Even though Nintendo is still in a distant spot behind the Xbox One and PlayStation 4 in system sales, it’s giving a decent push to the Wii U as of late, behind a forthcoming E3 showcase and the recently released Splatoon, which is performing quite well. However, it’s already begun planning ahead for its next piece of hardware, the much-rumored “NX” console system, which will likely be revealed during 2016’s E3 event.

All Nintendo has said so far is that it’s working on new hardware, and more details would be released in 2016. However, some interesting rumors have emerged, indicating that Nintendo could be taking an interesting turn by basing its new hardware on a version of Google’s Android operating system.

Forbes published a story indicating that Nintendo is heavily considering using a version of Android as the operating system for its new console, based on a report from Japanese newspaper Nikkei. Nintendo, as usual, had no comment on the rumor. Android has already been used for consoles like the OUYA and Amazon’s Fire TV, and more recently Google’s new Android TV initiative is resulting in consoles like the Nvidia Shield. So it’s not a difficult feat technically, but such a move would mark a huge change for Nintendo. The company has always created its own operating systems for its proprietary hardware in the past. That’s an enormous amount of work, and it’s getting increasingly difficult as hardware becomes more sophisticated with a broader feature set. Moving to Android, which is freely available for use by any manufacturer, could have multiple benefits for Nintendo.

With adoption of Android, Forbes’ Dave Their believes that developers would return to make games for Nintendo again – a move that would be a huge boost for Nintendo considering the overwhelming abandonment of Wii U hardware by third-party developers. While Android-based consoles haven’t performed well in the past – OUYA is having such struggles that it’s looking for an independent partner to invest in it – Nintendo could easily change that, given its previous strength in the console market. With Nintendo’s recent deal to bring many of its popular properties to mobile devices (with the help of its partnership with DeNA), there would already be a base of Nintendo games on Android. More importantly, perhaps, using Android at the core of the NX hardware would make it far easier for developers to create games for the hardware.

Mashable recently posted an opinion piece provided more details on how that might work. Said author Adam Rosenberg, “it’s more expensive to develop cross-platform games for Nintendo’s console as s result of that hardware divide. PlayStation and Xbox are both based on the present standards in personal computing, but the Wii U is not. That’s why Nintendo’s robust library of first-party games isn’t complemented by familiar favorites like Call of Duty and Assassin’s Creed.”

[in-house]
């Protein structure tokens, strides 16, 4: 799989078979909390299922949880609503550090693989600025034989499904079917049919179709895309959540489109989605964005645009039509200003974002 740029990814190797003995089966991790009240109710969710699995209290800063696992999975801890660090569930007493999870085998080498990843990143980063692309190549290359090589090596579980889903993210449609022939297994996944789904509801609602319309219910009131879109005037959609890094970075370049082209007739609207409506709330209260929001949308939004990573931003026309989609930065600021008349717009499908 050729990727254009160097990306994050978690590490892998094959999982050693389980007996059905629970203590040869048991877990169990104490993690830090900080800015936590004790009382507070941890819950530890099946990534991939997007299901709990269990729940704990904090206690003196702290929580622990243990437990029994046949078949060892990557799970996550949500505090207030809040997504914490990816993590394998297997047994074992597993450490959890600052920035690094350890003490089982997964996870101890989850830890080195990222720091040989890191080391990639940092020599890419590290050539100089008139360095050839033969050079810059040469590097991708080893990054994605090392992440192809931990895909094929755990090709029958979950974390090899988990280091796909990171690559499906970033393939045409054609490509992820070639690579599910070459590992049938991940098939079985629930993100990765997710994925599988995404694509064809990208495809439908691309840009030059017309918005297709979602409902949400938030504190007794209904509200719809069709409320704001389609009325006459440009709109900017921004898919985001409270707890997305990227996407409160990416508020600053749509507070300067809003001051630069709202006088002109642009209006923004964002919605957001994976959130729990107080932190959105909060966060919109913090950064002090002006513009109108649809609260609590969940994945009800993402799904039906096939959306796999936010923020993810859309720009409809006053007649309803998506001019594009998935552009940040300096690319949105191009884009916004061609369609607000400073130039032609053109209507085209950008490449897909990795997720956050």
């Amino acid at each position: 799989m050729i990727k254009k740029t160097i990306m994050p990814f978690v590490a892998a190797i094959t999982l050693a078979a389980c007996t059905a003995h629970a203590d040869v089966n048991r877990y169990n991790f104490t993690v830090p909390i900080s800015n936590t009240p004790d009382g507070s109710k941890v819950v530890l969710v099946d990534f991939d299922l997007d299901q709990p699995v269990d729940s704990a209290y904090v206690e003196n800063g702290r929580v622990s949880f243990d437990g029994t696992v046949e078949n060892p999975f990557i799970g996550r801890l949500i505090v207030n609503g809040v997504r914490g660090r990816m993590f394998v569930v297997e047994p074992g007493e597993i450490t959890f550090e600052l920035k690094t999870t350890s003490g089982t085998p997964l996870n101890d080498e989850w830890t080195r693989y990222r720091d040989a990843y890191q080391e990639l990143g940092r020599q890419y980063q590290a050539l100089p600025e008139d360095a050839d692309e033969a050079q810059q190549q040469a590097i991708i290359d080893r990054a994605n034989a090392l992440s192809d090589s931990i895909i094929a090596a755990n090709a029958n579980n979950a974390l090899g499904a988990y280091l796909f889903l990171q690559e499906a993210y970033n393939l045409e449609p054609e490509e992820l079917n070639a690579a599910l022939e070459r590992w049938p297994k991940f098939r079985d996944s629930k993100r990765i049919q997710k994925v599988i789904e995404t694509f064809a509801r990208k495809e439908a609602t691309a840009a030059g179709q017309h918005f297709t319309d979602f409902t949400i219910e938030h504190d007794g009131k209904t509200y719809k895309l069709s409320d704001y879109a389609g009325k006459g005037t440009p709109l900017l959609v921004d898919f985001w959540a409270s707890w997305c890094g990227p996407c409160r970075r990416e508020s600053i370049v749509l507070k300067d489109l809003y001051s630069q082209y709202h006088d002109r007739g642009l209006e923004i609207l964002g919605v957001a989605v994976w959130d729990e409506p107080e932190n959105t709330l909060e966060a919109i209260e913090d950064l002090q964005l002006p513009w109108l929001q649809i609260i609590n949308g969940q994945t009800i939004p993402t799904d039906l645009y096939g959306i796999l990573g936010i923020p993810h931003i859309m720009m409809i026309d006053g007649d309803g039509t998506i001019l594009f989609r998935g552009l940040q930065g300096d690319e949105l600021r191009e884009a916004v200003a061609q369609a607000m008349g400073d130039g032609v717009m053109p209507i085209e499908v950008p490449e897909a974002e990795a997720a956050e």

“A switch to Android isn’t without its benefits for Nintendo, however. It’s a much more online-connected platform than anything the company’s ever released, for starters. There’s already a (long overdue) unified account system coming, allowing users to carry one profile across an entire family of Nintendo devices. And an Android-powered machine could be the first step for that,” he continued.

Rosenberg brought up more popular examples of popular Android-based games on the Nvidia Shield, such as Borderlands the Pre-Sequel and The Talos Principle – properties that Nintendo is sorely lacking on the third-party front. “Android is the headline name here, but the real news lies between the lines of this rumor: a hardware shift is necessary,” he concluded. “Google’s OS depends on the same ARM architecture that PlayStation and Xbox do, so PowerPC – the real obstacle for the Wii U in this hardware generation – has to disappear.”

Clearly, one of Nintendo’s biggest problems with its current hardware has been the slow pace of new releases, both from Nintendo itself and from third-party developers. For the NX hardware to succeed, Nintendo will have to make more games appear more quickly. Moving to Android could convince many developers to give Nintendo another shot, as it would be far easier to develop for than previous Nintendo hardware. Of course, much would depend on exactly what form the NX hardware takes, its features and pricing, and the degree to which Nintendo decides to enable and support third-party development in general. Android by itself isn’t a magic wand, but if true this is certainly a step in the right direction for Nintendo.

We’ll see what surfaces for Nintendo come next year. In the meantime, its line-up at E3 2015, consisting of StarFox, Mario Maker and other titles, should be quite impressive. And we might just get a glimpse of its mobile line-up as well…